Achieving real energy savings at the radio starts with reacting to opportunities to deactivate during periods of zero traffic—symbol blanking is a micro-sleep example. With a network-wide view, radio-based macro-sleep examples include orchestration of carrier and antenna branch shutdown and cell deep-sleep. Looking beyond the radio, traffic shaping, energy efficient-scheduling and leveraging server-compute p-state and c-state optimizations produce efficiencies for the wider RAN.

Network elements can no longer be considered individual nodes; networks of the future will involve AI-orchestrated cross-layer management of hardware and software for best-possible energy efficiency outcomes. AI/ML mechanisms are required to dynamically learn, adapt and act upon the best balance of power savings and subscriber experience at each cell site and radio. Standardized and specified open interfaces are paramount to bringing us closer to the near-term goals for our customers.

The ideal long-term goal for radio network operators is one where network energy consumption scales proportionately with network traffic. As modern networks evolve, QoS and traditional KPIs continue to be important, but we must also embrace new energy efficiency KPIs to ensure these goals are met.

Making a Difference

Our focus on energy efficiency—from the CTO’s office to engineering—has a view of all aspects of network operations and efforts to address network energy efficiency. This is the right thing to do.

Sustainability and energy efficiency are as imperative for Dell as for our customers. Our telecom business is invested in 5G network operations, services, servers and storage and in embracing standards and specifications that promote disaggregation. We share the urgency of energy efficiency goals with our customers and are committed to reaching net zero, together. We invite readers to review our white papers on Dell’s Enabling Telecom Transformation Infohub site. We would love for you to join us on February 19 at 11 a.m. ET alongside Intel and Vodafone as we discuss telecom’s sustainable future and at the MWC Sustainability Summit on February 28.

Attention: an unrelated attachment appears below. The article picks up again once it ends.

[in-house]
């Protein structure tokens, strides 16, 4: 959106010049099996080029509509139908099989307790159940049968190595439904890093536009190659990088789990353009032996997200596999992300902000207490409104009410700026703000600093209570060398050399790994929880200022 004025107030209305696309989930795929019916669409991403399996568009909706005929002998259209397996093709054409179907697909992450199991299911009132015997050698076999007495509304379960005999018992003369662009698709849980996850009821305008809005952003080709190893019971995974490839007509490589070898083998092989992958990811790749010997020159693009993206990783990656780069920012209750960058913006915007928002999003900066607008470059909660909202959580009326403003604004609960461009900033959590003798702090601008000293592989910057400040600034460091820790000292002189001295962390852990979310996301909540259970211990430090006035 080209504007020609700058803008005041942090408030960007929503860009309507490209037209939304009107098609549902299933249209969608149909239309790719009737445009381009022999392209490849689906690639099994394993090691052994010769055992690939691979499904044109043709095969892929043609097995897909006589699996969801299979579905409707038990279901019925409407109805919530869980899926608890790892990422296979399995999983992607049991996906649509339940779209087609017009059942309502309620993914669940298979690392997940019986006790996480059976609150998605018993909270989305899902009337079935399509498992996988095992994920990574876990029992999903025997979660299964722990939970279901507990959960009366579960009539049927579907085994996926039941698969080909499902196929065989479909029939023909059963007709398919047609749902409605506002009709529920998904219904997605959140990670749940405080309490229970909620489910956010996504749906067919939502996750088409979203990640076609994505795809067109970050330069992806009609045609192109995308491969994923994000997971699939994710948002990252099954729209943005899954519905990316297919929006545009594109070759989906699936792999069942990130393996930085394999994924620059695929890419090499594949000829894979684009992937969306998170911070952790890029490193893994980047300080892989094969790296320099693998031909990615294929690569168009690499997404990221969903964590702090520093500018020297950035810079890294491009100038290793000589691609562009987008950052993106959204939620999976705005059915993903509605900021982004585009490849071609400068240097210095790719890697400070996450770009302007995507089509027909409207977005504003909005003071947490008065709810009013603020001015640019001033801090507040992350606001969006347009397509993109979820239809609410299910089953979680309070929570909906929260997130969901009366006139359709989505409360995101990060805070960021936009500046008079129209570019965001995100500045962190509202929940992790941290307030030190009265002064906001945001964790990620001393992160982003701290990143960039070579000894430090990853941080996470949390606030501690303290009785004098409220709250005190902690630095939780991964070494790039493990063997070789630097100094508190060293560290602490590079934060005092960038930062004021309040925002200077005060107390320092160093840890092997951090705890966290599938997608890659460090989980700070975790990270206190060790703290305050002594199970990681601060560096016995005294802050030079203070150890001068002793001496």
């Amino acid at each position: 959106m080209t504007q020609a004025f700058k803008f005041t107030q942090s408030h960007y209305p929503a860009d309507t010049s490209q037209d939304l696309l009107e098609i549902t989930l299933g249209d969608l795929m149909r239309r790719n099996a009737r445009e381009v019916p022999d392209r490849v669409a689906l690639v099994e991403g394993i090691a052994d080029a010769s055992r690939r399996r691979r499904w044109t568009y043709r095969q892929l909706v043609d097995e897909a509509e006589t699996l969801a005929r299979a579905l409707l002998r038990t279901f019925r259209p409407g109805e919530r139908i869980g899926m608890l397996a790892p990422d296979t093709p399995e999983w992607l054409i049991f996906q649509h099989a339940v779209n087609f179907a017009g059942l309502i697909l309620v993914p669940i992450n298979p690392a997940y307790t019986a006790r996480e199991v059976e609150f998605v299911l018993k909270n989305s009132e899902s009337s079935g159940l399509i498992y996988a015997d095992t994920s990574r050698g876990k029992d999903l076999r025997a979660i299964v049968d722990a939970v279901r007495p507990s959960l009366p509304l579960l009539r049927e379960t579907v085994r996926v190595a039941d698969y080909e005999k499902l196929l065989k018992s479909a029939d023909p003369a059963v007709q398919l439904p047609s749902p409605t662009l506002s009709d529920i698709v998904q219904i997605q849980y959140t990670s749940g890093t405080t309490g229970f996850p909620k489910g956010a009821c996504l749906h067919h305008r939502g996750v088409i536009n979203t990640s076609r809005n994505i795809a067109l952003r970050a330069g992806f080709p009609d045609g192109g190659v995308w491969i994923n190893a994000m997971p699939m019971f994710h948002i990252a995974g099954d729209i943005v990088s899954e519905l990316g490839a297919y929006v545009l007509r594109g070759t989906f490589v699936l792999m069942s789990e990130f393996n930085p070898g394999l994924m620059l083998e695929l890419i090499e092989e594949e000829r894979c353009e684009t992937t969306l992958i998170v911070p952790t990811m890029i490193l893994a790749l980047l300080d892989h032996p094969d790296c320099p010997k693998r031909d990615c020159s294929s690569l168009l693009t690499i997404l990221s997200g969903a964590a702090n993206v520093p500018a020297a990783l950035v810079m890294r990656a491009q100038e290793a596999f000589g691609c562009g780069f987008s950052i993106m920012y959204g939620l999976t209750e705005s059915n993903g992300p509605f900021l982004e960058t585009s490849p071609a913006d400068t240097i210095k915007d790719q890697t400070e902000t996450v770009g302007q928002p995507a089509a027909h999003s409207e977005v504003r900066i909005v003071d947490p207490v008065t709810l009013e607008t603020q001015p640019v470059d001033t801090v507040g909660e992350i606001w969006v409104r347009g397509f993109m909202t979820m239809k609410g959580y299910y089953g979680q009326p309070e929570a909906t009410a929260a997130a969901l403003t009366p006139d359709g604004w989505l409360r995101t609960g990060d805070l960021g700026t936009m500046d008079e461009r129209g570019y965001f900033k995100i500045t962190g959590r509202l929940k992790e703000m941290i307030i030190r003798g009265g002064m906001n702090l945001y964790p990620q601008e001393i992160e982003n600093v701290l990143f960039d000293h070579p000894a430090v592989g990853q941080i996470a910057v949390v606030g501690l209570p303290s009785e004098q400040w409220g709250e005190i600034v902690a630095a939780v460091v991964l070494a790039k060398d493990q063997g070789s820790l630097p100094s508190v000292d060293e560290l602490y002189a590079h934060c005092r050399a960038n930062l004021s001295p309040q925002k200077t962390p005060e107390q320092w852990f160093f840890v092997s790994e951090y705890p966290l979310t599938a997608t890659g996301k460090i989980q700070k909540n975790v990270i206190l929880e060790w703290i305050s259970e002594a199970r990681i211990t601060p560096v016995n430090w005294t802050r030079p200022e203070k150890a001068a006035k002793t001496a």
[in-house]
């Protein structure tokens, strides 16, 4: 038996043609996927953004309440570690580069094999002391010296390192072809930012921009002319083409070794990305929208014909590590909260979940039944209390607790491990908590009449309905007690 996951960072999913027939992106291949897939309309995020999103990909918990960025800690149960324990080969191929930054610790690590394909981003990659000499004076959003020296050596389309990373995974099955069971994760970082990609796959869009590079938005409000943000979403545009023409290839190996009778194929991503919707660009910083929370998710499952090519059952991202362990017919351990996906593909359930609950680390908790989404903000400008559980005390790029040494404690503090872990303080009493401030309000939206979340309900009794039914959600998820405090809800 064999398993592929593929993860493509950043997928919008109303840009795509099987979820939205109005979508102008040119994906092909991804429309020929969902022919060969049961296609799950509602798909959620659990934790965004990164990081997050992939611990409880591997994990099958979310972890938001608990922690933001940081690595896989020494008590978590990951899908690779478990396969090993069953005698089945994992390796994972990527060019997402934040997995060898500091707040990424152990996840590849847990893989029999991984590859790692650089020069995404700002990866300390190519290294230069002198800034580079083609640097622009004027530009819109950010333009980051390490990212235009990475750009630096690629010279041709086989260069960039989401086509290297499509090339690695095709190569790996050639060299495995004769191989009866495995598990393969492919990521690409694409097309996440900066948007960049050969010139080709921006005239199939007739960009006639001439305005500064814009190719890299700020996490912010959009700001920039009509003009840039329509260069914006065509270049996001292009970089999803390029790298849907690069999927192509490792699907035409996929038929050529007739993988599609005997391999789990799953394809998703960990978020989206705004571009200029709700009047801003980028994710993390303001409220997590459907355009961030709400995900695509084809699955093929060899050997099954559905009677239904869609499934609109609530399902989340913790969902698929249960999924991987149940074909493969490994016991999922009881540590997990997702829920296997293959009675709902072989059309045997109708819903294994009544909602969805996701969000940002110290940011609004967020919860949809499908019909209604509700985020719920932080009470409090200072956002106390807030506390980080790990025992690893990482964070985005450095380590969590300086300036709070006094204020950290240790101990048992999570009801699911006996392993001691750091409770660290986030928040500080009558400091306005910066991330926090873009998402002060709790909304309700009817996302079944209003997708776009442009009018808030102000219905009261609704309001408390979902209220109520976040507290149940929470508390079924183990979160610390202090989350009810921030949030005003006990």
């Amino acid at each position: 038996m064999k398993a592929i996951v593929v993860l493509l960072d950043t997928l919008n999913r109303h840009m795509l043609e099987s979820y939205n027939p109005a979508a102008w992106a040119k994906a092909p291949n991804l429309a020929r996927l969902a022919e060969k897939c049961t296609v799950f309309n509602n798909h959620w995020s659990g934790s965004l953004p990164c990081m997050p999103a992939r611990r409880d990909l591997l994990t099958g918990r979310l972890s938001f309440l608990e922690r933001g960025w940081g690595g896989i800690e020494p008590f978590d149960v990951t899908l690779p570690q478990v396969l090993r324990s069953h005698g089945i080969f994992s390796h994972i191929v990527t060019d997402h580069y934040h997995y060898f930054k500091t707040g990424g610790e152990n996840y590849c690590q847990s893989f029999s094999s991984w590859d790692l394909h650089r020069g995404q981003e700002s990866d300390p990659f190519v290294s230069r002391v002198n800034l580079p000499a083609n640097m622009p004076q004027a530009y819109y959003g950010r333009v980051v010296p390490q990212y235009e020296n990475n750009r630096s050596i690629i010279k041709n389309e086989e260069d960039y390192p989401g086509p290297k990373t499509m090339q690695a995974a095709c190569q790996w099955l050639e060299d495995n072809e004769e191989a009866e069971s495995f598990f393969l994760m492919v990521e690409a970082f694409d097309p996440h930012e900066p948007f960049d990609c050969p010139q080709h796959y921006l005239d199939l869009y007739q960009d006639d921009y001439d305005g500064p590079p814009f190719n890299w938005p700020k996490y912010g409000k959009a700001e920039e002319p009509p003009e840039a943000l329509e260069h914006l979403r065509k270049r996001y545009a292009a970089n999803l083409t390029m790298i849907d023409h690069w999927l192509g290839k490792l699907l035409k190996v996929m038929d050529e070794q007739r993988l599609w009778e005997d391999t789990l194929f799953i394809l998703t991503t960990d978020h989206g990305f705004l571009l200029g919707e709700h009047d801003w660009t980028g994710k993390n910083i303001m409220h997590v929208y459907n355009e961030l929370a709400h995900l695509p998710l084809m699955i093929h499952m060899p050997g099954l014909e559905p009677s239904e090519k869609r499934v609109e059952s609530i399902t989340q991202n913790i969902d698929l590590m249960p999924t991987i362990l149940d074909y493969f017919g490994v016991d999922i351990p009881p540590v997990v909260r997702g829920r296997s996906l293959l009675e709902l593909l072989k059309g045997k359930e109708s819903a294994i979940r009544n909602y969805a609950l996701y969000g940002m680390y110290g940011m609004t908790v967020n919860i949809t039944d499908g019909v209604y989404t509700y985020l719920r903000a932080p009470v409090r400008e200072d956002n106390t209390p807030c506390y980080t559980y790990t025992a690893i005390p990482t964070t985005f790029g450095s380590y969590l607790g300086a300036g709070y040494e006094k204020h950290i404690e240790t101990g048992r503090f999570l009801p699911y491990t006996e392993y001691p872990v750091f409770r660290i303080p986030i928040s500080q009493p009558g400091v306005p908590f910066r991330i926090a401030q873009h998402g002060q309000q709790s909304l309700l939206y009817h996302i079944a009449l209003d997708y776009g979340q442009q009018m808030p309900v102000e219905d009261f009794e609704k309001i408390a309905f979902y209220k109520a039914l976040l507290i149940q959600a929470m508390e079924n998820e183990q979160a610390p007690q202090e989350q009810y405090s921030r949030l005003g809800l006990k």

Manish Singh

About the Author: Manish Singh

Manish is a well-respected industry leader with over 25 years of experience and specializes in Wireless Networks. Manish is currently the CTO of Telecom Systems Business at Dell. Before joining Dell, Manish was at Meta (formerly Facebook), where he headed the Wireless Ecosystems Program for Open RAN and Open Core Networks and was heavily involved with O-RAN Alliance and Telecom Infra Project. For three consecutive years, he also served on the Board of Small Cell Forum. Manish is a thought leader with good balance of technology depth and business acumen. Prior to Meta, Manish was VP of Network Services at Tech Mahindra. Prior to that, he served as Radisys’ CTO, where he spearheaded the company’s strategic initiatives in SDN, NFV and VoLTE (Voice-over-LTE). Prior to Radisys, Manish was the VP of Product Management at Continuous Computing, where he led the startup’s spectacular growth in Small Cells and DPI. Manish held various Management and Architect positions at Intel, Trillium Digital Systems and C-DOT over the course of his career. Manish holds an MS degree from I.I.Sc. Bangalore. He routinely appears as a keynote speaker at leading industry events. He is a thoughtful writer with copious published papers and articles and holds multiple patents in fields of computing and communications.